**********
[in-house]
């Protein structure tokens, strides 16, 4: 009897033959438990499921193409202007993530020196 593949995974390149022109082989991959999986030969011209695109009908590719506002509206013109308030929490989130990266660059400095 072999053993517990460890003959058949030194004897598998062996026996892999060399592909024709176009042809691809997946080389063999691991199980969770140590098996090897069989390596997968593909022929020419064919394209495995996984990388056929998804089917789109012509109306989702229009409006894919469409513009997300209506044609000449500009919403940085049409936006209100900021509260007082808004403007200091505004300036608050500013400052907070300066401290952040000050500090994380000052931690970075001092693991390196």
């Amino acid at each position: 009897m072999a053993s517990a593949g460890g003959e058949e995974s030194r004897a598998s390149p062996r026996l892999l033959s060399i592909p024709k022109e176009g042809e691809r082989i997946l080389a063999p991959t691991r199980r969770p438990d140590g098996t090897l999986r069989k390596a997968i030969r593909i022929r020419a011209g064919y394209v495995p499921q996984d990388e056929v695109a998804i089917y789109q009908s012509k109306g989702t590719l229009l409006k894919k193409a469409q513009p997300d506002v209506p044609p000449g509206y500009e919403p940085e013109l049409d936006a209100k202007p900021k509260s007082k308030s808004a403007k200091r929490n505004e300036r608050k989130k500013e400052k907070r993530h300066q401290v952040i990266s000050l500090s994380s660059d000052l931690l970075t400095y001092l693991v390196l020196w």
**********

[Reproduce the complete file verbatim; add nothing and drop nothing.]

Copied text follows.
[in-house]
């Protein structure tokens, strides 16, 4: 009897033959438990499921193409202007993530020196 593949995974390149022109082989991959999986030969011209695109009908590719506002509206013109308030929490989130990266660059400095 072999053993517990460890003959058949030194004897598998062996026996892999060399592909024709176009042809691809997946080389063999691991199980969770140590098996090897069989390596997968593909022929020419064919394209495995996984990388056929998804089917789109012509109306989702229009409006894919469409513009997300209506044609000449500009919403940085049409936006209100900021509260007082808004403007200091505004300036608050500013400052907070300066401290952040000050500090994380000052931690970075001092693991390196």
């Amino acid at each position: 009897m072999a053993s517990a593949g460890g003959e058949e995974s030194r004897a598998s390149p062996r026996l892999l033959s060399i592909p024709k022109e176009g042809e691809r082989i997946l080389a063999p991959t691991r199980r969770p438990d140590g098996t090897l999986r069989k390596a997968i030969r593909i022929r020419a011209g064919y394209v495995p499921q996984d990388e056929v695109a998804i089917y789109q009908s012509k109306g989702t590719l229009l409006k894919k193409a469409q513009p997300d506002v209506p044609p000449g509206y500009e919403p940085e013109l049409d936006a209100k202007p900021k509260s007082k308030s808004a403007k200091r929490n505004e300036r608050k989130k500013e400052k907070r993530h300066q401290v952040i990266s000050l500090s994380s660059d000052l931690l970075t400095y001092l693991v390196l020196w």